• Meditate: There are a million ways to get started with meditation. The easiest? Peruse your app store’s offerings and download a meditation app. (Though I’ll admit that I’m often better at downloading them then using them.)


  • Yoga: This is my personal favorite form of mindfulness; plus, it helps my mid-century-old body work through its creaks. Online or in person, a yoga class is great for body and mind. This is my favorite yoga studio.


  • Take drugs: If all else fails there’s always drugs. Seriously. There’s a reason Xanax exists. Sometimes we just need to stop the anxiety madness and get a reboot on our system. Marijuana is legal in many states. I use a homeopathic nerve aid that really helps when I’m drowning in stress. Consult your doctor; maybe an anti-depressant can help you through this period of time. Get the support you need if everything feels too out of control. You don’t have to suffer.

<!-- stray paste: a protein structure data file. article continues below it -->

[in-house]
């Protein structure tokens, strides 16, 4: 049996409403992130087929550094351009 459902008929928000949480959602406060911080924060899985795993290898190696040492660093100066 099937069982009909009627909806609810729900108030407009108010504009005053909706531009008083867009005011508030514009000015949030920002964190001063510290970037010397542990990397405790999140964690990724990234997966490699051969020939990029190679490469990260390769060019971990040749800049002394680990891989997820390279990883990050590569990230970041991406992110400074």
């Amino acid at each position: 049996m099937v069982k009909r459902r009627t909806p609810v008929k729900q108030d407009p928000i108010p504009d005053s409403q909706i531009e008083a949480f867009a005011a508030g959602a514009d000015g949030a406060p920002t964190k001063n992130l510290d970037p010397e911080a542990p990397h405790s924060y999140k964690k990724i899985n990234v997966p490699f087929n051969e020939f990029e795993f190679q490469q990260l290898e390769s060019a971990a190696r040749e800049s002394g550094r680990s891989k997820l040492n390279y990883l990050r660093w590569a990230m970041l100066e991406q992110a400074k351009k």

Find Other Positive Ways to Fill Your Time:

  • Take a course: The Science of Well-Being is a free course on Coursera offered through Yale University. Take it with friends and create a Zoom discussion group. I took the course during COVID and walked away with a lot of interesting insights.


  • Find community: Start a Facebook page to build community. Apart from my business pages, I co-administer a virtual book club and I lead a private group for my town called Park Ridge Professional Moms. Find or create something that will fill your social feeds with positive notifications and that will enable you to help others.


  • Volunteer: Speaking of helping others, find a place to volunteer in your community. Maybe you can find a group where you can share what you’ve learned about your job search. There are always organizations looking for an extra pair of helping hands.